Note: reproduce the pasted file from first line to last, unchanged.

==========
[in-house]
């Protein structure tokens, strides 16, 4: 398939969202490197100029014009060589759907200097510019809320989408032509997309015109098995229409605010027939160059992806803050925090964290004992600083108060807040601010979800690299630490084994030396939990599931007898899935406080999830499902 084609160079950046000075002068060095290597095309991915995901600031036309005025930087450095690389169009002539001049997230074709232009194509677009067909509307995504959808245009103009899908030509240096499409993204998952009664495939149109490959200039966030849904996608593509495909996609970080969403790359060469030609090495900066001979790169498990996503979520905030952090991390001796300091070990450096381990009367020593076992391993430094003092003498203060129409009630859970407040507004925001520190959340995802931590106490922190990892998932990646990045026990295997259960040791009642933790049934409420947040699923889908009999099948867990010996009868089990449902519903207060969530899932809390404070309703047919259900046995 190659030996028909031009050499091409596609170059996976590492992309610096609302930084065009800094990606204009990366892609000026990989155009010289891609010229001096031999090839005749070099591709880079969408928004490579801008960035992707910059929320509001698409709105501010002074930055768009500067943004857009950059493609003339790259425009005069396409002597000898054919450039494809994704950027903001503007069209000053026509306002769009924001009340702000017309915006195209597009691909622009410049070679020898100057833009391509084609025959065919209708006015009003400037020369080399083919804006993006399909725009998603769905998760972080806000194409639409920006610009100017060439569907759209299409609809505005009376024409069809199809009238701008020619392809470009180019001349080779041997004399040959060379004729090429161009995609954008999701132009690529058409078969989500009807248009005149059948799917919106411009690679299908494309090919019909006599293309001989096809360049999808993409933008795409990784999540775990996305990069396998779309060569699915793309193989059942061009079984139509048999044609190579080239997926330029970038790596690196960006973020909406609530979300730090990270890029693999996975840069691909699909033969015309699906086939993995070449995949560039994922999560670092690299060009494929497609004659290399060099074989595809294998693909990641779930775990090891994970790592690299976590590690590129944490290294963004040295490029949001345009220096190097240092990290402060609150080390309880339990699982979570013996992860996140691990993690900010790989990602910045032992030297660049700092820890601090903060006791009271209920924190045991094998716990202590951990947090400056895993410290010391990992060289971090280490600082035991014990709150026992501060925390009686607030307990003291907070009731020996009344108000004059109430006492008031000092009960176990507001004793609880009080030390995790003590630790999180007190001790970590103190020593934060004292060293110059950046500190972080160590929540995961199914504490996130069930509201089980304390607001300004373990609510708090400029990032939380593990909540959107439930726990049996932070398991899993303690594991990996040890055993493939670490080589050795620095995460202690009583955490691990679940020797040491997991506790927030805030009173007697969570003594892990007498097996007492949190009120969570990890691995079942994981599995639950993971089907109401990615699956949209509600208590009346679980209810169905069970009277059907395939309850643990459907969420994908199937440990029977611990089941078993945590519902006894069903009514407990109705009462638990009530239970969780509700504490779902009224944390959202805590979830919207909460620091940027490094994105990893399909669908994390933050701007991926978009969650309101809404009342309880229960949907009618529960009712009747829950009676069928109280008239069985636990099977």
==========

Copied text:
[in-house]
């Protein structure tokens, strides 16, 4: 398939969202490197100029014009060589759907200097510019809320989408032509997309015109098995229409605010027939160059992806803050925090964290004992600083108060807040601010979800690299630490084994030396939990599931007898899935406080999830499902 084609160079950046000075002068060095290597095309991915995901600031036309005025930087450095690389169009002539001049997230074709232009194509677009067909509307995504959808245009103009899908030509240096499409993204998952009664495939149109490959200039966030849904996608593509495909996609970080969403790359060469030609090495900066001979790169498990996503979520905030952090991390001796300091070990450096381990009367020593076992391993430094003092003498203060129409009630859970407040507004925001520190959340995802931590106490922190990892998932990646990045026990295997259960040791009642933790049934409420947040699923889908009999099948867990010996009868089990449902519903207060969530899932809390404070309703047919259900046995 190659030996028909031009050499091409596609170059996976590492992309610096609302930084065009800094990606204009990366892609000026990989155009010289891609010229001096031999090839005749070099591709880079969408928004490579801008960035992707910059929320509001698409709105501010002074930055768009500067943004857009950059493609003339790259425009005069396409002597000898054919450039494809994704950027903001503007069209000053026509306002769009924001009340702000017309915006195209597009691909622009410049070679020898100057833009391509084609025959065919209708006015009003400037020369080399083919804006993006399909725009998603769905998760972080806000194409639409920006610009100017060439569907759209299409609809505005009376024409069809199809009238701008020619392809470009180019001349080779041997004399040959060379004729090429161009995609954008999701132009690529058409078969989500009807248009005149059948799917919106411009690679299908494309090919019909006599293309001989096809360049999808993409933008795409990784999540775990996305990069396998779309060569699915793309193989059942061009079984139509048999044609190579080239997926330029970038790596690196960006973020909406609530979300730090990270890029693999996975840069691909699909033969015309699906086939993995070449995949560039994922999560670092690299060009494929497609004659290399060099074989595809294998693909990641779930775990090891994970790592690299976590590690590129944490290294963004040295490029949001345009220096190097240092990290402060609150080390309880339990699982979570013996992860996140691990993690900010790989990602910045032992030297660049700092820890601090903060006791009271209920924190045991094998716990202590951990947090400056895993410290010391990992060289971090280490600082035991014990709150026992501060925390009686607030307990003291907070009731020996009344108000004059109430006492008031000092009960176990507001004793609880009080030390995790003590630790999180007190001790970590103190020593934060004292060293110059950046500190972080160590929540995961199914504490996130069930509201089980304390607001300004373990609510708090400029990032939380593990909540959107439930726990049996932070398991899993303690594991990996040890055993493939670490080589050795620095995460202690009583955490691990679940020797040491997991506790927030805030009173007697969570003594892990007498097996007492949190009120969570990890691995079942994981599995639950993971089907109401990615699956949209509600208590009346679980209810169905069970009277059907395939309850643990459907969420994908199937440990029977611990089941078993945590519902006894069903009514407990109705009462638990009530239970969780509700504490779902009224944390959202805590979830919207909460620091940027490094994105990893399909669908994390933050701007991926978009969650309101809404009342309880229960949907009618529960009712009747829950009676069928109280008239069985636990099977």